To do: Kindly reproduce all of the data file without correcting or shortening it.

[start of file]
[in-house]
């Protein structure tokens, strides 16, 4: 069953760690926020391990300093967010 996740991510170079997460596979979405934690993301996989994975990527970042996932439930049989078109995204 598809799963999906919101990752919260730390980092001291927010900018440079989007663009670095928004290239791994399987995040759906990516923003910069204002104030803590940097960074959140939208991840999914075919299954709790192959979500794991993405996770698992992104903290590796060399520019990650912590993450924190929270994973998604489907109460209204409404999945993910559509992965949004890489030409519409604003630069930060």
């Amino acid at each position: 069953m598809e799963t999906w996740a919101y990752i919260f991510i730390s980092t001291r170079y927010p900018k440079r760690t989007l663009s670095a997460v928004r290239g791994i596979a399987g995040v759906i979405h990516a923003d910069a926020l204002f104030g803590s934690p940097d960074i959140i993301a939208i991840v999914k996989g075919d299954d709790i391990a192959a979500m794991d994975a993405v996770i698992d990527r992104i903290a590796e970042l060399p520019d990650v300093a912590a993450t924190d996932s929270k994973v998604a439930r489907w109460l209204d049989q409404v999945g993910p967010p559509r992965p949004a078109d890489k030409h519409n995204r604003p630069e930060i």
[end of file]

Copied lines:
[in-house]
């Protein structure tokens, strides 16, 4: 069953760690926020391990300093967010 996740991510170079997460596979979405934690993301996989994975990527970042996932439930049989078109995204 598809799963999906919101990752919260730390980092001291927010900018440079989007663009670095928004290239791994399987995040759906990516923003910069204002104030803590940097960074959140939208991840999914075919299954709790192959979500794991993405996770698992992104903290590796060399520019990650912590993450924190929270994973998604489907109460209204409404999945993910559509992965949004890489030409519409604003630069930060």
């Amino acid at each position: 069953m598809e799963t999906w996740a919101y990752i919260f991510i730390s980092t001291r170079y927010p900018k440079r760690t989007l663009s670095a997460v928004r290239g791994i596979a399987g995040v759906i979405h990516a923003d910069a926020l204002f104030g803590s934690p940097d960074i959140i993301a939208i991840v999914k996989g075919d299954d709790i391990a192959a979500m794991d994975a993405v996770i698992d990527r992104i903290a590796e970042l060399p520019d990650v300093a912590a993450t924190d996932s929270k994973v998604a439930r489907w109460l209204d049989q409404v999945g993910p967010p559509r992965p949004a078109d890489k030409h519409n995204r604003p630069e930060i």